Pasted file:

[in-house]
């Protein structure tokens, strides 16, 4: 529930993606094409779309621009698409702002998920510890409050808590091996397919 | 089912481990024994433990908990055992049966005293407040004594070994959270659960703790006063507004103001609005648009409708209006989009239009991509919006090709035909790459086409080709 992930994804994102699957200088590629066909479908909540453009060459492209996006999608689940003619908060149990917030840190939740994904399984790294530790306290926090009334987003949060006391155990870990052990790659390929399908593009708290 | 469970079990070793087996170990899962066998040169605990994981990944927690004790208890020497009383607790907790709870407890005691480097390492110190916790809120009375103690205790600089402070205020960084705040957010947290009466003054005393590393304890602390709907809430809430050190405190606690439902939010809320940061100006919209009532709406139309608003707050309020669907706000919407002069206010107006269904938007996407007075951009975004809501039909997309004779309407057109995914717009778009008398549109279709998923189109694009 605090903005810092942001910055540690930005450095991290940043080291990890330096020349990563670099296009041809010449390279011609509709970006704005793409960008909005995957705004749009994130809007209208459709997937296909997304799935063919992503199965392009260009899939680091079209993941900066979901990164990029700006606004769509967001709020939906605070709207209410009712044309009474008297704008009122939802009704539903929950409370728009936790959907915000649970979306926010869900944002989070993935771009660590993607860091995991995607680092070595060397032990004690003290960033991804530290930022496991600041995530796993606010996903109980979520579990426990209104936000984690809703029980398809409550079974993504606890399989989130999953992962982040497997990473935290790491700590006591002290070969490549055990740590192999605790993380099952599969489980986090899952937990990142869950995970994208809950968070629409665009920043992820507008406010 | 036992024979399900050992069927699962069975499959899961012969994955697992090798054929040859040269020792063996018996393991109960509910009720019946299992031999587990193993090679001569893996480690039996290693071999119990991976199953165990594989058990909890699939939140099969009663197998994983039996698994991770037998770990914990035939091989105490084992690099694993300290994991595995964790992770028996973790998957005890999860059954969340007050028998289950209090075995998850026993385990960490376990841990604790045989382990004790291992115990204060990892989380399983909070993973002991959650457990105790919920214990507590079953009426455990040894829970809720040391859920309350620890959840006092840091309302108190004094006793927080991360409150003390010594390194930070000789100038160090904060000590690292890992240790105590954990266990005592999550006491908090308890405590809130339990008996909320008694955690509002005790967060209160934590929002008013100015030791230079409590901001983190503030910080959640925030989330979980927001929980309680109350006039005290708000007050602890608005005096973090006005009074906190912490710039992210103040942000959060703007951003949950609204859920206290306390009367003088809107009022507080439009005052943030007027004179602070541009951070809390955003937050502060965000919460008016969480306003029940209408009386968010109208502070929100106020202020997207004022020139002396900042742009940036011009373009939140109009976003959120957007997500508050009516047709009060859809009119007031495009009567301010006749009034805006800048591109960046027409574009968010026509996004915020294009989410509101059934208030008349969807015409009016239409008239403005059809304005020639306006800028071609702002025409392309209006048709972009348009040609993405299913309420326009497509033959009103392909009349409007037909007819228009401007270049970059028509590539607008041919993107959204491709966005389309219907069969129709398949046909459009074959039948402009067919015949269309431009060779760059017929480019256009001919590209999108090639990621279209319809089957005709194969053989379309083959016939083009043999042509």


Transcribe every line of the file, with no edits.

[in-house]
């Protein structure tokens, strides 16, 4: 529930993606094409779309621009698409702002998920510890409050808590091996397919 | 089912481990024994433990908990055992049966005293407040004594070994959270659960703790006063507004103001609005648009409708209006989009239009991509919006090709035909790459086409080709 992930994804994102699957200088590629066909479908909540453009060459492209996006999608689940003619908060149990917030840190939740994904399984790294530790306290926090009334987003949060006391155990870990052990790659390929399908593009708290 | 469970079990070793087996170990899962066998040169605990994981990944927690004790208890020497009383607790907790709870407890005691480097390492110190916790809120009375103690205790600089402070205020960084705040957010947290009466003054005393590393304890602390709907809430809430050190405190606690439902939010809320940061100006919209009532709406139309608003707050309020669907706000919407002069206010107006269904938007996407007075951009975004809501039909997309004779309407057109995914717009778009008398549109279709998923189109694009 605090903005810092942001910055540690930005450095991290940043080291990890330096020349990563670099296009041809010449390279011609509709970006704005793409960008909005995957705004749009994130809007209208459709997937296909997304799935063919992503199965392009260009899939680091079209993941900066979901990164990029700006606004769509967001709020939906605070709207209410009712044309009474008297704008009122939802009704539903929950409370728009936790959907915000649970979306926010869900944002989070993935771009660590993607860091995991995607680092070595060397032990004690003290960033991804530290930022496991600041995530796993606010996903109980979520579990426990209104936000984690809703029980398809409550079974993504606890399989989130999953992962982040497997990473935290790491700590006591002290070969490549055990740590192999605790993380099952599969489980986090899952937990990142869950995970994208809950968070629409665009920043992820507008406010 | 036992024979399900050992069927699962069975499959899961012969994955697992090798054929040859040269020792063996018996393991109960509910009720019946299992031999587990193993090679001569893996480690039996290693071999119990991976199953165990594989058990909890699939939140099969009663197998994983039996698994991770037998770990914990035939091989105490084992690099694993300290994991595995964790992770028996973790998957005890999860059954969340007050028998289950209090075995998850026993385990960490376990841990604790045989382990004790291992115990204060990892989380399983909070993973002991959650457990105790919920214990507590079953009426455990040894829970809720040391859920309350620890959840006092840091309302108190004094006793927080991360409150003390010594390194930070000789100038160090904060000590690292890992240790105590954990266990005592999550006491908090308890405590809130339990008996909320008694955690509002005790967060209160934590929002008013100015030791230079409590901001983190503030910080959640925030989330979980927001929980309680109350006039005290708000007050602890608005005096973090006005009074906190912490710039992210103040942000959060703007951003949950609204859920206290306390009367003088809107009022507080439009005052943030007027004179602070541009951070809390955003937050502060965000919460008016969480306003029940209408009386968010109208502070929100106020202020997207004022020139002396900042742009940036011009373009939140109009976003959120957007997500508050009516047709009060859809009119007031495009009567301010006749009034805006800048591109960046027409574009968010026509996004915020294009989410509101059934208030008349969807015409009016239409008239403005059809304005020639306006800028071609702002025409392309209006048709972009348009040609993405299913309420326009497509033959009103392909009349409007037909007819228009401007270049970059028509590539607008041919993107959204491709966005389309219907069969129709398949046909459009074959039948402009067919015949269309431009060779760059017929480019256009001919590209999108090639990621279209319809089957005709194969053989379309083959016939083009043999042509």